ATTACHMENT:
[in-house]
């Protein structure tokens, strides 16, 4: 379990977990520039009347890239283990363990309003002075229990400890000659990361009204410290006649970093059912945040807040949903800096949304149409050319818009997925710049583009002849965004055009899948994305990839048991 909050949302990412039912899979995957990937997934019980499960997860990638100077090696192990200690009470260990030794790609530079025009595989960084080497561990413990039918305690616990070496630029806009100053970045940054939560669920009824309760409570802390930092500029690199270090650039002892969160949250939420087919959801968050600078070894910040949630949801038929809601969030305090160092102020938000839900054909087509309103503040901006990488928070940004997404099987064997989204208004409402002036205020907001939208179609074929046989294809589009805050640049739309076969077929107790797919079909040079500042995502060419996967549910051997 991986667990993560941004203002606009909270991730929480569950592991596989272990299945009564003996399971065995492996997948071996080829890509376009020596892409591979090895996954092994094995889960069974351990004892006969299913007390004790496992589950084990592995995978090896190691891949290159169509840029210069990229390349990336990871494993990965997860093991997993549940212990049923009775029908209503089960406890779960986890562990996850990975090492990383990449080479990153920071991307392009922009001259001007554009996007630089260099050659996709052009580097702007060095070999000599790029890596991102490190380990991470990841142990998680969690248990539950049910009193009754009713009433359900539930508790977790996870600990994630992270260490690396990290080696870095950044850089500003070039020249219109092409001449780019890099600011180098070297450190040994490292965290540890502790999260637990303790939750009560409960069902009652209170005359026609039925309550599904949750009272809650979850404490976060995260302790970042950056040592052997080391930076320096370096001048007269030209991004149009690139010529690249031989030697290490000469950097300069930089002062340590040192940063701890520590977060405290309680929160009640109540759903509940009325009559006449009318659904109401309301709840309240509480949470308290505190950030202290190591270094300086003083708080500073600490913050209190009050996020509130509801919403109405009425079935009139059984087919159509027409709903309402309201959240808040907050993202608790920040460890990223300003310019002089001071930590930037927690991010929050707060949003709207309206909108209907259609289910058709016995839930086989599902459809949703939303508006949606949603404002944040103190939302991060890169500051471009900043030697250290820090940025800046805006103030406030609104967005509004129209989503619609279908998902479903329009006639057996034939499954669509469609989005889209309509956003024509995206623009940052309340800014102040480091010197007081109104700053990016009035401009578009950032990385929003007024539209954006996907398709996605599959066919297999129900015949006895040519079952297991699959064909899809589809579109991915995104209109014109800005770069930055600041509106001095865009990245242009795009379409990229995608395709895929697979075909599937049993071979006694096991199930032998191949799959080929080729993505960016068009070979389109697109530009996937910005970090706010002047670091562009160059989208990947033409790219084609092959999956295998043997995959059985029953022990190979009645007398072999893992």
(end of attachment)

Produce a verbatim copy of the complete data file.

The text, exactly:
[in-house]
């Protein structure tokens, strides 16, 4: 379990977990520039009347890239283990363990309003002075229990400890000659990361009204410290006649970093059912945040807040949903800096949304149409050319818009997925710049583009002849965004055009899948994305990839048991 909050949302990412039912899979995957990937997934019980499960997860990638100077090696192990200690009470260990030794790609530079025009595989960084080497561990413990039918305690616990070496630029806009100053970045940054939560669920009824309760409570802390930092500029690199270090650039002892969160949250939420087919959801968050600078070894910040949630949801038929809601969030305090160092102020938000839900054909087509309103503040901006990488928070940004997404099987064997989204208004409402002036205020907001939208179609074929046989294809589009805050640049739309076969077929107790797919079909040079500042995502060419996967549910051997 991986667990993560941004203002606009909270991730929480569950592991596989272990299945009564003996399971065995492996997948071996080829890509376009020596892409591979090895996954092994094995889960069974351990004892006969299913007390004790496992589950084990592995995978090896190691891949290159169509840029210069990229390349990336990871494993990965997860093991997993549940212990049923009775029908209503089960406890779960986890562990996850990975090492990383990449080479990153920071991307392009922009001259001007554009996007630089260099050659996709052009580097702007060095070999000599790029890596991102490190380990991470990841142990998680969690248990539950049910009193009754009713009433359900539930508790977790996870600990994630992270260490690396990290080696870095950044850089500003070039020249219109092409001449780019890099600011180098070297450190040994490292965290540890502790999260637990303790939750009560409960069902009652209170005359026609039925309550599904949750009272809650979850404490976060995260302790970042950056040592052997080391930076320096370096001048007269030209991004149009690139010529690249031989030697290490000469950097300069930089002062340590040192940063701890520590977060405290309680929160009640109540759903509940009325009559006449009318659904109401309301709840309240509480949470308290505190950030202290190591270094300086003083708080500073600490913050209190009050996020509130509801919403109405009425079935009139059984087919159509027409709903309402309201959240808040907050993202608790920040460890990223300003310019002089001071930590930037927690991010929050707060949003709207309206909108209907259609289910058709016995839930086989599902459809949703939303508006949606949603404002944040103190939302991060890169500051471009900043030697250290820090940025800046805006103030406030609104967005509004129209989503619609279908998902479903329009006639057996034939499954669509469609989005889209309509956003024509995206623009940052309340800014102040480091010197007081109104700053990016009035401009578009950032990385929003007024539209954006996907398709996605599959066919297999129900015949006895040519079952297991699959064909899809589809579109991915995104209109014109800005770069930055600041509106001095865009990245242009795009379409990229995608395709895929697979075909599937049993071979006694096991199930032998191949799959080929080729993505960016068009070979389109697109530009996937910005970090706010002047670091562009160059989208990947033409790219084609092959999956295998043997995959059985029953022990190979009645007398072999893992």